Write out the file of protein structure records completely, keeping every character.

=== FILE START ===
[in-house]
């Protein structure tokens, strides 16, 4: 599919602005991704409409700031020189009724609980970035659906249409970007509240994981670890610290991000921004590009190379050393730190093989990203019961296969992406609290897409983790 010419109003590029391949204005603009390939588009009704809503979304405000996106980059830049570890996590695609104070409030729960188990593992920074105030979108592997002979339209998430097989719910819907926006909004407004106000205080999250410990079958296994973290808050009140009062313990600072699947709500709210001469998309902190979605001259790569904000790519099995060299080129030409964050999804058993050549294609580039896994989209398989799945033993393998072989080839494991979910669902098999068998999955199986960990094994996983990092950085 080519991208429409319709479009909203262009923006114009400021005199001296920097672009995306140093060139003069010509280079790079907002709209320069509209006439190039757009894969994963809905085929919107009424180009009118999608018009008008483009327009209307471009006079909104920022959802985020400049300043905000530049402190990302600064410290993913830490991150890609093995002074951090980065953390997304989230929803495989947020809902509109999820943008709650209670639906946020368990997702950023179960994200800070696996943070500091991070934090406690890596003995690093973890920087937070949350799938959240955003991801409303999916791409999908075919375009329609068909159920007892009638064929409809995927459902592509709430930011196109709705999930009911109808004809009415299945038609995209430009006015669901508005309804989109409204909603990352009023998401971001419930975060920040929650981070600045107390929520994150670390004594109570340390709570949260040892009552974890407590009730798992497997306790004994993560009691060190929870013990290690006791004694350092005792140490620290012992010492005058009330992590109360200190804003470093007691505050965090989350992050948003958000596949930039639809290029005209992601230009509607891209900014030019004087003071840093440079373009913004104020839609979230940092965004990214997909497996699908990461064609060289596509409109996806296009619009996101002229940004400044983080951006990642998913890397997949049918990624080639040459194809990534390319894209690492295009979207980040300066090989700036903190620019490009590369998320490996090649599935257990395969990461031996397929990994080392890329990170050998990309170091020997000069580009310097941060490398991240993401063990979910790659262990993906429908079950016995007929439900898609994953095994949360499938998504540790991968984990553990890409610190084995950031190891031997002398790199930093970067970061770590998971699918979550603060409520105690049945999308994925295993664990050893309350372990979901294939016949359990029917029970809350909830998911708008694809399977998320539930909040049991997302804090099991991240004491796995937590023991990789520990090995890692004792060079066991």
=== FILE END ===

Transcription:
[in-house]
């Protein structure tokens, strides 16, 4: 599919602005991704409409700031020189009724609980970035659906249409970007509240994981670890610290991000921004590009190379050393730190093989990203019961296969992406609290897409983790 010419109003590029391949204005603009390939588009009704809503979304405000996106980059830049570890996590695609104070409030729960188990593992920074105030979108592997002979339209998430097989719910819907926006909004407004106000205080999250410990079958296994973290808050009140009062313990600072699947709500709210001469998309902190979605001259790569904000790519099995060299080129030409964050999804058993050549294609580039896994989209398989799945033993393998072989080839494991979910669902098999068998999955199986960990094994996983990092950085 080519991208429409319709479009909203262009923006114009400021005199001296920097672009995306140093060139003069010509280079790079907002709209320069509209006439190039757009894969994963809905085929919107009424180009009118999608018009008008483009327009209307471009006079909104920022959802985020400049300043905000530049402190990302600064410290993913830490991150890609093995002074951090980065953390997304989230929803495989947020809902509109999820943008709650209670639906946020368990997702950023179960994200800070696996943070500091991070934090406690890596003995690093973890920087937070949350799938959240955003991801409303999916791409999908075919375009329609068909159920007892009638064929409809995927459902592509709430930011196109709705999930009911109808004809009415299945038609995209430009006015669901508005309804989109409204909603990352009023998401971001419930975060920040929650981070600045107390929520994150670390004594109570340390709570949260040892009552974890407590009730798992497997306790004994993560009691060190929870013990290690006791004694350092005792140490620290012992010492005058009330992590109360200190804003470093007691505050965090989350992050948003958000596949930039639809290029005209992601230009509607891209900014030019004087003071840093440079373009913004104020839609979230940092965004990214997909497996699908990461064609060289596509409109996806296009619009996101002229940004400044983080951006990642998913890397997949049918990624080639040459194809990534390319894209690492295009979207980040300066090989700036903190620019490009590369998320490996090649599935257990395969990461031996397929990994080392890329990170050998990309170091020997000069580009310097941060490398991240993401063990979910790659262990993906429908079950016995007929439900898609994953095994949360499938998504540790991968984990553990890409610190084995950031190891031997002398790199930093970067970061770590998971699918979550603060409520105690049945999308994925295993664990050893309350372990979901294939016949359990029917029970809350909830998911708008694809399977998320539930909040049991997302804090099991991240004491796995937590023991990789520990090995890692004792060079066991």